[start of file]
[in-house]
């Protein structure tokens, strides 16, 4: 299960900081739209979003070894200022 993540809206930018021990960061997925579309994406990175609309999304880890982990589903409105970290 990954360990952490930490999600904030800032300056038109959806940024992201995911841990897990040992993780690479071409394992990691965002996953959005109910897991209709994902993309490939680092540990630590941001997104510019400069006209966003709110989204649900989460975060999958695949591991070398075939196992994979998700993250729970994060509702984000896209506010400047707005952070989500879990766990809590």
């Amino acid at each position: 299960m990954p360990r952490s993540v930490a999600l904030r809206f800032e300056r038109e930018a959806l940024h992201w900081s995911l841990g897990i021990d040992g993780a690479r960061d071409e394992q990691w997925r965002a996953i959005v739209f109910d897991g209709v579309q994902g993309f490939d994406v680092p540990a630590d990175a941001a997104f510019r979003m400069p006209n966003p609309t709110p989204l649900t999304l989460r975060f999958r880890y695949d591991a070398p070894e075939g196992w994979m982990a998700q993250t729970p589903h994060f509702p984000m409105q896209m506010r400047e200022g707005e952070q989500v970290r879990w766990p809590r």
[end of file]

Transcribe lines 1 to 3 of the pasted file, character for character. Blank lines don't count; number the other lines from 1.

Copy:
[in-house]
């Protein structure tokens, strides 16, 4: 299960900081739209979003070894200022 993540809206930018021990960061997925579309994406990175609309999304880890982990589903409105970290 990954360990952490930490999600904030800032300056038109959806940024992201995911841990897990040992993780690479071409394992990691965002996953959005109910897991209709994902993309490939680092540990630590941001997104510019400069006209966003709110989204649900989460975060999958695949591991070398075939196992994979998700993250729970994060509702984000896209506010400047707005952070989500879990766990809590």
């Amino acid at each position: 299960m990954p360990r952490s993540v930490a999600l904030r809206f800032e300056r038109e930018a959806l940024h992201w900081s995911l841990g897990i021990d040992g993780a690479r960061d071409e394992q990691w997925r965002a996953i959005v739209f109910d897991g209709v579309q994902g993309f490939d994406v680092p540990a630590d990175a941001a997104f510019r979003m400069p006209n966003p609309t709110p989204l649900t999304l989460r975060f999958r880890y695949d591991a070398p070894e075939g196992w994979m982990a998700q993250t729970p589903h994060f509702p984000m409105q896209m506010r400047e200022g707005e952070q989500v970290r879990w766990p809590r």